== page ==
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Part of a ZDNet Special Feature: Managing AI and ML in the Enterprise

CIO Jury: 92 percent of tech leaders have no policy for ethically using AI

More organizations are exploring artificial intelligence and machine learning tools, but few have any policies around ethical issues like bias and governance.

How you can build an ethical AI project Making the right moral decisions about your AI projects might be just as hard as getting the technology to work.

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As more organizations explore artificial intelligence (AI) and machine learning tools, some are beginning to grapple with ethical questions that may arise around bias, interpretability, robustness, security, and governance. However, very few have policies in place to ensure that AI is used ethically, according to a TechRepublic CIO Jury poll.

When asked, "Does your company have a policy for ethically using AI or machine learning?" 11 out of 12 tech leaders said no, while just one said yes.

However, most of the 'Nos' are not expected to stay that way for long.

SEE: IT leader's guide to the future of artificial intelligence (Tech Pro Research)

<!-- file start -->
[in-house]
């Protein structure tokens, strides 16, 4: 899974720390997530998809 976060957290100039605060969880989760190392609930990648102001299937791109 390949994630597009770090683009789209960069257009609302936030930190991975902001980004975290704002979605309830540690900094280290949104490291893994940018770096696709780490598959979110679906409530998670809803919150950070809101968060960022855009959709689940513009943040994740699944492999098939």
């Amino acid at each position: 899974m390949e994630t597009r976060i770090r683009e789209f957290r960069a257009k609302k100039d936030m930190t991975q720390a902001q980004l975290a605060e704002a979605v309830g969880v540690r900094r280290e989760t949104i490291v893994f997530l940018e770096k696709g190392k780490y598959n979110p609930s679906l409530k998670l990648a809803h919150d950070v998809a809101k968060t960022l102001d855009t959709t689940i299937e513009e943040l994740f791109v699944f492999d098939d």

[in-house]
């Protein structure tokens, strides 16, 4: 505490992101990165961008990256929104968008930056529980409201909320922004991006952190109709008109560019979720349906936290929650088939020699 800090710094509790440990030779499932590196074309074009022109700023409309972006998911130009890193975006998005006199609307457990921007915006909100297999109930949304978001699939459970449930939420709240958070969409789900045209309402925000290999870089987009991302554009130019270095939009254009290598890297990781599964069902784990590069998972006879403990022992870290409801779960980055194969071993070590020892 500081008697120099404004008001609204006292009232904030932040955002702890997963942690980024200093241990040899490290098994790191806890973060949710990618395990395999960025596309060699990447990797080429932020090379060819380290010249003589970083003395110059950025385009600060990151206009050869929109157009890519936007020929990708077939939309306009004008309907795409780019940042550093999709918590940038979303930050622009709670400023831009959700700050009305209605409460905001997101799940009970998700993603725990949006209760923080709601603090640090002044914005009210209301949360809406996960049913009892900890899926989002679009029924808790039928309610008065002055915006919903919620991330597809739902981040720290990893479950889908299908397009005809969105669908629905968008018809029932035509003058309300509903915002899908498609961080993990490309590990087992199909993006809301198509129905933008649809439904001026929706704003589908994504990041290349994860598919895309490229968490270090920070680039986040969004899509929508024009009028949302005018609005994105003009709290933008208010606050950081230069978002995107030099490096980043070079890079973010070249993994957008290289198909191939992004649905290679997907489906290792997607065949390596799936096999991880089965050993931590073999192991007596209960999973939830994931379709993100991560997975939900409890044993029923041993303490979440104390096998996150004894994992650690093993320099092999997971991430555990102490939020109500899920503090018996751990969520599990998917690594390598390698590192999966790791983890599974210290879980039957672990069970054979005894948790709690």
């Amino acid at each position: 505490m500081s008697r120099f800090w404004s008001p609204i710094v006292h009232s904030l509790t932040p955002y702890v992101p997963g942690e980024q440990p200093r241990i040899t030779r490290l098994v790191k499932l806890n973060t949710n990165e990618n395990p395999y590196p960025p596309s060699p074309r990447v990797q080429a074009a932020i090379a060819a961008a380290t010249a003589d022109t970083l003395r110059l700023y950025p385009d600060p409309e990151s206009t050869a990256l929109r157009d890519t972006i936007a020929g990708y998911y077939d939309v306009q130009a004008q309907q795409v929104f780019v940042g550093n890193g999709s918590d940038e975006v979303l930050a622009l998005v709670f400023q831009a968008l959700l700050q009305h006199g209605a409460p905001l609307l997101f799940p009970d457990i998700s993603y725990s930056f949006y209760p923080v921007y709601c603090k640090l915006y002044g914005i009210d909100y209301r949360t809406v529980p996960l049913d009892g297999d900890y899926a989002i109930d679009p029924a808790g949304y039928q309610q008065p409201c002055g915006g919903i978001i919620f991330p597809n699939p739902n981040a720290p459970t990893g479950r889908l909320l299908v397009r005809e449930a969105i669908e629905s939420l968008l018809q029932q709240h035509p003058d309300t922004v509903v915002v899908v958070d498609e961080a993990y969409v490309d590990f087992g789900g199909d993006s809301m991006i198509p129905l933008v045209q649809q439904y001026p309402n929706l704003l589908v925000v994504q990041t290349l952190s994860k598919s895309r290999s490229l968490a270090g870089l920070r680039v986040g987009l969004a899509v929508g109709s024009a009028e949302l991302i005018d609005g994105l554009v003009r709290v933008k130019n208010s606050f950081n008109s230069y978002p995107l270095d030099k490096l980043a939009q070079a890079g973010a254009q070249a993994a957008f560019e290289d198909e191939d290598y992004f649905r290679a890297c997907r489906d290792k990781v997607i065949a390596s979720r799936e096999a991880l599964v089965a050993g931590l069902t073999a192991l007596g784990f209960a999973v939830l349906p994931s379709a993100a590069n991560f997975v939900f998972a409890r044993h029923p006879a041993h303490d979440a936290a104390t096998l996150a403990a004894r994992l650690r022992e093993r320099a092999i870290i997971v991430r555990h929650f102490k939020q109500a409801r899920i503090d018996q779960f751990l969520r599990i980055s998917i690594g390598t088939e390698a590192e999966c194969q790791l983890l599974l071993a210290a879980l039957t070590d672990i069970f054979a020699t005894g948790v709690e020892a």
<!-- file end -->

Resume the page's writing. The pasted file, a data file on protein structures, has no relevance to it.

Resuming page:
"'Not yet' would be more accurate long-term," said John C. Gracyalny, vice president of digital member services at Coast Central Credit Union.

Dan Gallivan, director of information technology at Payette, agreed. "Something tells me we should be adding it to our current IT policies!" he said.

For some, including Michael Hanken, vice president of IT, Multiquip Inc., it's simply "too early in the game," but policies will likely come in the future.

While Power Home Remodeling does not have an ethical AI policy, it does have policies for the ethical use of technology in general, which extends to AI, said CIO Timothy Wenhold.

"That said, after embarking on multiple machine learning [projects], I believe that there will be a need for companies to monitor the application of AI within their organizations and processes," Wenhold said. "Through this practice we will gain the necessary knowledge to craft updated policies that will allow our organizations to govern the use of AI and remain good corporate citizens."

The topic will continue to be relevant in the coming years, said Greg Carter, CTO of GlobalTranz.

"In logistics, AI and machine learning are becoming increasingly important to how logistics services providers manage the flow of goods and materials through the supply chain," Carter said. "For example, one area we are exploring now is using AI to model the behavior of specific elements of the supply chain -- including drivers. We are essentially creating a digital persona of drivers in an effort to understand their preferred routes and load types. This will allow us to book the ideal driver for multiple loads in advance. Knowing this much about a driver and targeting using AI requires a governance, policy, and security framework to make sure this information is not misused."